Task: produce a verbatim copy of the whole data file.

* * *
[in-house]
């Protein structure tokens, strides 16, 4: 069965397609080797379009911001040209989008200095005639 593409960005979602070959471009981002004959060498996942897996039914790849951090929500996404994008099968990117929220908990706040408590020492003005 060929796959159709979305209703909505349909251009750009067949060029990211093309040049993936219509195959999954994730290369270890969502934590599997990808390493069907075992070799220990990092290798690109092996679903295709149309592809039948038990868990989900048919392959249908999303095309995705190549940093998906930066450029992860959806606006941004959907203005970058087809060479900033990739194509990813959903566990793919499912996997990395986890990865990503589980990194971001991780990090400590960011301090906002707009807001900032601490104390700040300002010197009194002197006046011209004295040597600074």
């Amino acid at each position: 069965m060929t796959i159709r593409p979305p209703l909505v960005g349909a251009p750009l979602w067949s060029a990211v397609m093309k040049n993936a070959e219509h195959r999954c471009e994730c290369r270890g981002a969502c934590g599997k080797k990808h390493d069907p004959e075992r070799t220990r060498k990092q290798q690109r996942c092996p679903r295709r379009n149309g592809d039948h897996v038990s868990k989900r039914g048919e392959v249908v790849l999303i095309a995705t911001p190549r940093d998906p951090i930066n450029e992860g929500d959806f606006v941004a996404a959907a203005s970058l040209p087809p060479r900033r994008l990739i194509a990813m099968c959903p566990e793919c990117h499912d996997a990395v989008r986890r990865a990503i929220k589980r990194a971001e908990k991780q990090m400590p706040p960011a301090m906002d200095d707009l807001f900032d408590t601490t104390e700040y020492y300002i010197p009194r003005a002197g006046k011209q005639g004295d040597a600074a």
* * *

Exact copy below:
[in-house]
């Protein structure tokens, strides 16, 4: 069965397609080797379009911001040209989008200095005639 593409960005979602070959471009981002004959060498996942897996039914790849951090929500996404994008099968990117929220908990706040408590020492003005 060929796959159709979305209703909505349909251009750009067949060029990211093309040049993936219509195959999954994730290369270890969502934590599997990808390493069907075992070799220990990092290798690109092996679903295709149309592809039948038990868990989900048919392959249908999303095309995705190549940093998906930066450029992860959806606006941004959907203005970058087809060479900033990739194509990813959903566990793919499912996997990395986890990865990503589980990194971001991780990090400590960011301090906002707009807001900032601490104390700040300002010197009194002197006046011209004295040597600074």
């Amino acid at each position: 069965m060929t796959i159709r593409p979305p209703l909505v960005g349909a251009p750009l979602w067949s060029a990211v397609m093309k040049n993936a070959e219509h195959r999954c471009e994730c290369r270890g981002a969502c934590g599997k080797k990808h390493d069907p004959e075992r070799t220990r060498k990092q290798q690109r996942c092996p679903r295709r379009n149309g592809d039948h897996v038990s868990k989900r039914g048919e392959v249908v790849l999303i095309a995705t911001p190549r940093d998906p951090i930066n450029e992860g929500d959806f606006v941004a996404a959907a203005s970058l040209p087809p060479r900033r994008l990739i194509a990813m099968c959903p566990e793919c990117h499912d996997a990395v989008r986890r990865a990503i929220k589980r990194a971001e908990k991780q990090m400590p706040p960011a301090m906002d200095d707009l807001f900032d408590t601490t104390e700040y020492y300002i010197p009194r003005a002197g006046k011209q005639g004295d040597a600074a």